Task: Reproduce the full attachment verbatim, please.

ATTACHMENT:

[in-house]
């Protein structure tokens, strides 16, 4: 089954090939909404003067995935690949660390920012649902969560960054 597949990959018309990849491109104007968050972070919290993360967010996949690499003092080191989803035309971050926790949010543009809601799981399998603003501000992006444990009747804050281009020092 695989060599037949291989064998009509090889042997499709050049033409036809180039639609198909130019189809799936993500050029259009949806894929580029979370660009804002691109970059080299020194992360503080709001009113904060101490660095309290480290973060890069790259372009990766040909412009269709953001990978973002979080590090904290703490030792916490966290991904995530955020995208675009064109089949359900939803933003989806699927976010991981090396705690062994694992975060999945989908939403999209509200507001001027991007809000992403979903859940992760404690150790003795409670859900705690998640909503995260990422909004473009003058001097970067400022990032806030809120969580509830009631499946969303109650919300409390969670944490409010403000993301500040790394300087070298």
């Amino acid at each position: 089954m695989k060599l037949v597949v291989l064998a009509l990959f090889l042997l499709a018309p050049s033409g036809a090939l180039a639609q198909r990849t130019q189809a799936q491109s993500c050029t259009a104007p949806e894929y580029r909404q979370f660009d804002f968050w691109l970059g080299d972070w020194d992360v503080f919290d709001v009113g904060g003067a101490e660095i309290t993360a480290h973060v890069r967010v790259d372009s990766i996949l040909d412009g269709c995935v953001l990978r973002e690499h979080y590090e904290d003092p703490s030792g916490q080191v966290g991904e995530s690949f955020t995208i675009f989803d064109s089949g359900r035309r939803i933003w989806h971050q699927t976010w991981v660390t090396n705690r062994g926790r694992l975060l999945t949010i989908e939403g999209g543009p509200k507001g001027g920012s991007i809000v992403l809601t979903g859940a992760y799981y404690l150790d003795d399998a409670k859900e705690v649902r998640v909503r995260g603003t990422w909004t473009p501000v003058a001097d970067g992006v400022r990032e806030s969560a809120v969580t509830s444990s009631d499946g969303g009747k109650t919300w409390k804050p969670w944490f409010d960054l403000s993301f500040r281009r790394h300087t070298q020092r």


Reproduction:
[in-house]
């Protein structure tokens, strides 16, 4: 089954090939909404003067995935690949660390920012649902969560960054 597949990959018309990849491109104007968050972070919290993360967010996949690499003092080191989803035309971050926790949010543009809601799981399998603003501000992006444990009747804050281009020092 695989060599037949291989064998009509090889042997499709050049033409036809180039639609198909130019189809799936993500050029259009949806894929580029979370660009804002691109970059080299020194992360503080709001009113904060101490660095309290480290973060890069790259372009990766040909412009269709953001990978973002979080590090904290703490030792916490966290991904995530955020995208675009064109089949359900939803933003989806699927976010991981090396705690062994694992975060999945989908939403999209509200507001001027991007809000992403979903859940992760404690150790003795409670859900705690998640909503995260990422909004473009003058001097970067400022990032806030809120969580509830009631499946969303109650919300409390969670944490409010403000993301500040790394300087070298």
């Amino acid at each position: 089954m695989k060599l037949v597949v291989l064998a009509l990959f090889l042997l499709a018309p050049s033409g036809a090939l180039a639609q198909r990849t130019q189809a799936q491109s993500c050029t259009a104007p949806e894929y580029r909404q979370f660009d804002f968050w691109l970059g080299d972070w020194d992360v503080f919290d709001v009113g904060g003067a101490e660095i309290t993360a480290h973060v890069r967010v790259d372009s990766i996949l040909d412009g269709c995935v953001l990978r973002e690499h979080y590090e904290d003092p703490s030792g916490q080191v966290g991904e995530s690949f955020t995208i675009f989803d064109s089949g359900r035309r939803i933003w989806h971050q699927t976010w991981v660390t090396n705690r062994g926790r694992l975060l999945t949010i989908e939403g999209g543009p509200k507001g001027g920012s991007i809000v992403l809601t979903g859940a992760y799981y404690l150790d003795d399998a409670k859900e705690v649902r998640v909503r995260g603003t990422w909004t473009p501000v003058a001097d970067g992006v400022r990032e806030s969560a809120v969580t509830s444990s009631d499946g969303g009747k109650t919300w409390k804050p969670w944490f409010d960054l403000s993301f500040r281009r790394h300087t070298q020092r």